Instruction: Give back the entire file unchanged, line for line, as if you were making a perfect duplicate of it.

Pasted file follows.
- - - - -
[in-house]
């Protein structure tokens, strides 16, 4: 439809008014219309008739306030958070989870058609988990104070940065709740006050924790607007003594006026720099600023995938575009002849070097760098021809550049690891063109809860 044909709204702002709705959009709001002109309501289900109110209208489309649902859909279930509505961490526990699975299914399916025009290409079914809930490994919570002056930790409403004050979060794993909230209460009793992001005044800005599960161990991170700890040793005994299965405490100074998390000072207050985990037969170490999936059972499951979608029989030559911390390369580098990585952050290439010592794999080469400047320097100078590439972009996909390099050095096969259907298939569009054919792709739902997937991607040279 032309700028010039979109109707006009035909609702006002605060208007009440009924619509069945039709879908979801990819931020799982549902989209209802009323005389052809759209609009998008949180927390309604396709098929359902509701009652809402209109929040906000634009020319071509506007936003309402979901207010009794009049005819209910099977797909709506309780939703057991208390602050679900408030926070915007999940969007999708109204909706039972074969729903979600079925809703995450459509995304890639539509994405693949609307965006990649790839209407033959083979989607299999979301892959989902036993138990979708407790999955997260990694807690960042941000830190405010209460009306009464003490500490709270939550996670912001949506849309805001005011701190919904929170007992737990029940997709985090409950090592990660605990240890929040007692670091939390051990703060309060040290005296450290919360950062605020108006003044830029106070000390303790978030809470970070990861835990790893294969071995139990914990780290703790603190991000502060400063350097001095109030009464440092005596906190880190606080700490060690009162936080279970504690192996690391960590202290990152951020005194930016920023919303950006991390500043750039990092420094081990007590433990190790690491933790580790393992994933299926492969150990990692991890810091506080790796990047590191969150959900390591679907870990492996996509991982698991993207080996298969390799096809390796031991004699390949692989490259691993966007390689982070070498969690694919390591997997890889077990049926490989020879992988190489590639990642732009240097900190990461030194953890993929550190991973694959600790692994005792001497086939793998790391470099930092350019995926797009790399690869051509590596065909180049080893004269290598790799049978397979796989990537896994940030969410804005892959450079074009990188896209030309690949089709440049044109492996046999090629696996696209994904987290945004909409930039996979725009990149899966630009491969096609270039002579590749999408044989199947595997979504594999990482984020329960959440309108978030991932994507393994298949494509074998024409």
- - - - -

[in-house]
């Protein structure tokens, strides 16, 4: 439809008014219309008739306030958070989870058609988990104070940065709740006050924790607007003594006026720099600023995938575009002849070097760098021809550049690891063109809860 044909709204702002709705959009709001002109309501289900109110209208489309649902859909279930509505961490526990699975299914399916025009290409079914809930490994919570002056930790409403004050979060794993909230209460009793992001005044800005599960161990991170700890040793005994299965405490100074998390000072207050985990037969170490999936059972499951979608029989030559911390390369580098990585952050290439010592794999080469400047320097100078590439972009996909390099050095096969259907298939569009054919792709739902997937991607040279 032309700028010039979109109707006009035909609702006002605060208007009440009924619509069945039709879908979801990819931020799982549902989209209802009323005389052809759209609009998008949180927390309604396709098929359902509701009652809402209109929040906000634009020319071509506007936003309402979901207010009794009049005819209910099977797909709506309780939703057991208390602050679900408030926070915007999940969007999708109204909706039972074969729903979600079925809703995450459509995304890639539509994405693949609307965006990649790839209407033959083979989607299999979301892959989902036993138990979708407790999955997260990694807690960042941000830190405010209460009306009464003490500490709270939550996670912001949506849309805001005011701190919904929170007992737990029940997709985090409950090592990660605990240890929040007692670091939390051990703060309060040290005296450290919360950062605020108006003044830029106070000390303790978030809470970070990861835990790893294969071995139990914990780290703790603190991000502060400063350097001095109030009464440092005596906190880190606080700490060690009162936080279970504690192996690391960590202290990152951020005194930016920023919303950006991390500043750039990092420094081990007590433990190790690491933790580790393992994933299926492969150990990692991890810091506080790796990047590191969150959900390591679907870990492996996509991982698991993207080996298969390799096809390796031991004699390949692989490259691993966007390689982070070498969690694919390591997997890889077990049926490989020879992988190489590639990642732009240097900190990461030194953890993929550190991973694959600790692994005792001497086939793998790391470099930092350019995926797009790399690869051509590596065909180049080893004269290598790799049978397979796989990537896994940030969410804005892959450079074009990188896209030309690949089709440049044109492996046999090629696996696209994904987290945004909409930039996979725009990149899966630009491969096609270039002579590749999408044989199947595997979504594999990482984020329960959440309108978030991932994507393994298949494509074998024409």